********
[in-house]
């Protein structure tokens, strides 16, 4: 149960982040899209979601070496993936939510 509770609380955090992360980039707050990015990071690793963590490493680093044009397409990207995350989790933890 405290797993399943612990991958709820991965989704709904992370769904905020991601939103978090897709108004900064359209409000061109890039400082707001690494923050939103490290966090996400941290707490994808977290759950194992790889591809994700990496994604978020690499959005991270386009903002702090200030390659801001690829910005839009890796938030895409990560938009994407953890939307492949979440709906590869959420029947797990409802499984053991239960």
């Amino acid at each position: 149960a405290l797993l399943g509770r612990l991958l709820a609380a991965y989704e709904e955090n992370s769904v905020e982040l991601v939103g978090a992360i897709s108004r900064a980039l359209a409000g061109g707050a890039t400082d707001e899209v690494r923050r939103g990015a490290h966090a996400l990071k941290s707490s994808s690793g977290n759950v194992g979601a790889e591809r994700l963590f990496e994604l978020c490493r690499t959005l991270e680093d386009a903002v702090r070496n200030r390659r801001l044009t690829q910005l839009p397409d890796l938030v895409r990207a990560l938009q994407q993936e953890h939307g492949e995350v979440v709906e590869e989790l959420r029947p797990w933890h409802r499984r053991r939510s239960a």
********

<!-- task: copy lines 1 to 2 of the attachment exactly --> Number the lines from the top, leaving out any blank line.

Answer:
[in-house]
């Protein structure tokens, strides 16, 4: 149960982040899209979601070496993936939510 509770609380955090992360980039707050990015990071690793963590490493680093044009397409990207995350989790933890 405290797993399943612990991958709820991965989704709904992370769904905020991601939103978090897709108004900064359209409000061109890039400082707001690494923050939103490290966090996400941290707490994808977290759950194992790889591809994700990496994604978020690499959005991270386009903002702090200030390659801001690829910005839009890796938030895409990560938009994407953890939307492949979440709906590869959420029947797990409802499984053991239960």